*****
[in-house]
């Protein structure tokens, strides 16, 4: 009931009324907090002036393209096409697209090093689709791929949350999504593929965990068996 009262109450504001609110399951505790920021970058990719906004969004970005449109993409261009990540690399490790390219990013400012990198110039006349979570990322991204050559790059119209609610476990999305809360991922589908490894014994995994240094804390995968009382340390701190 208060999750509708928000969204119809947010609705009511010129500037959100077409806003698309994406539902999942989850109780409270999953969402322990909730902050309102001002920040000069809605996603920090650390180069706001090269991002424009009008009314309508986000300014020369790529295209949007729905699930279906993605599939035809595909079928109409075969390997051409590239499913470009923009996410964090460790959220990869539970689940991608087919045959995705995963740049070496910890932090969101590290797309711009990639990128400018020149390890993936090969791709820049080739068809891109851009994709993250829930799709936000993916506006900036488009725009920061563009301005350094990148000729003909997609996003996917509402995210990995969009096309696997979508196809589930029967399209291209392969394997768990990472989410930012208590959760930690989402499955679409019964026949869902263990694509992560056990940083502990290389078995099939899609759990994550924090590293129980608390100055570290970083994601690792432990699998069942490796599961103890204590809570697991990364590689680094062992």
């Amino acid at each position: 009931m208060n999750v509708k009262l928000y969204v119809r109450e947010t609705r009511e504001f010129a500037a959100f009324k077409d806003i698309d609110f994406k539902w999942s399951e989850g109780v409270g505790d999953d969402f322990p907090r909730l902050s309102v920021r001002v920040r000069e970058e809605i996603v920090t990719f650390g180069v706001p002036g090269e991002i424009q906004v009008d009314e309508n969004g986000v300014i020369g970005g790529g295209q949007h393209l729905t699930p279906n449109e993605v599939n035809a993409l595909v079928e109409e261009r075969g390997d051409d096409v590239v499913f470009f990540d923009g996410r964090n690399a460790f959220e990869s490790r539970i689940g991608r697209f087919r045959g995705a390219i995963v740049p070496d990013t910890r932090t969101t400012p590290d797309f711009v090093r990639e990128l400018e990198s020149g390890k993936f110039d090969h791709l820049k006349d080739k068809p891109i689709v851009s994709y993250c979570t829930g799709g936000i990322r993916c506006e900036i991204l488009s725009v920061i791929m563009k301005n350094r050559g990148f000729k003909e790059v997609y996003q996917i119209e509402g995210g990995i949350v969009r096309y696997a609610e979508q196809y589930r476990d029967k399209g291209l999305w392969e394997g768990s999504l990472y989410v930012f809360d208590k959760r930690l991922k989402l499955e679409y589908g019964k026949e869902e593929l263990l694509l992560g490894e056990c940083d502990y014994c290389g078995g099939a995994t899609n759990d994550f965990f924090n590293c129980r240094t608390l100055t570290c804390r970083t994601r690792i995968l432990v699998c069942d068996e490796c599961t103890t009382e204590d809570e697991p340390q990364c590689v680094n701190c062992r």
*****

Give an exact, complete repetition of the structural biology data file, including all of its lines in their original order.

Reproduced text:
[in-house]
């Protein structure tokens, strides 16, 4: 009931009324907090002036393209096409697209090093689709791929949350999504593929965990068996 009262109450504001609110399951505790920021970058990719906004969004970005449109993409261009990540690399490790390219990013400012990198110039006349979570990322991204050559790059119209609610476990999305809360991922589908490894014994995994240094804390995968009382340390701190 208060999750509708928000969204119809947010609705009511010129500037959100077409806003698309994406539902999942989850109780409270999953969402322990909730902050309102001002920040000069809605996603920090650390180069706001090269991002424009009008009314309508986000300014020369790529295209949007729905699930279906993605599939035809595909079928109409075969390997051409590239499913470009923009996410964090460790959220990869539970689940991608087919045959995705995963740049070496910890932090969101590290797309711009990639990128400018020149390890993936090969791709820049080739068809891109851009994709993250829930799709936000993916506006900036488009725009920061563009301005350094990148000729003909997609996003996917509402995210990995969009096309696997979508196809589930029967399209291209392969394997768990990472989410930012208590959760930690989402499955679409019964026949869902263990694509992560056990940083502990290389078995099939899609759990994550924090590293129980608390100055570290970083994601690792432990699998069942490796599961103890204590809570697991990364590689680094062992």
């Amino acid at each position: 009931m208060n999750v509708k009262l928000y969204v119809r109450e947010t609705r009511e504001f010129a500037a959100f009324k077409d806003i698309d609110f994406k539902w999942s399951e989850g109780v409270g505790d999953d969402f322990p907090r909730l902050s309102v920021r001002v920040r000069e970058e809605i996603v920090t990719f650390g180069v706001p002036g090269e991002i424009q906004v009008d009314e309508n969004g986000v300014i020369g970005g790529g295209q949007h393209l729905t699930p279906n449109e993605v599939n035809a993409l595909v079928e109409e261009r075969g390997d051409d096409v590239v499913f470009f990540d923009g996410r964090n690399a460790f959220e990869s490790r539970i689940g991608r697209f087919r045959g995705a390219i995963v740049p070496d990013t910890r932090t969101t400012p590290d797309f711009v090093r990639e990128l400018e990198s020149g390890k993936f110039d090969h791709l820049k006349d080739k068809p891109i689709v851009s994709y993250c979570t829930g799709g936000i990322r993916c506006e900036i991204l488009s725009v920061i791929m563009k301005n350094r050559g990148f000729k003909e790059v997609y996003q996917i119209e509402g995210g990995i949350v969009r096309y696997a609610e979508q196809y589930r476990d029967k399209g291209l999305w392969e394997g768990s999504l990472y989410v930012f809360d208590k959760r930690l991922k989402l499955e679409y589908g019964k026949e869902e593929l263990l694509l992560g490894e056990c940083d502990y014994c290389g078995g099939a995994t899609n759990d994550f965990f924090n590293c129980r240094t608390l100055t570290c804390r970083t994601r690792i995968l432990v699998c069942d068996e490796c599961t103890t009382e204590d809570e697991p340390q990364c590689v680094n701190c062992r």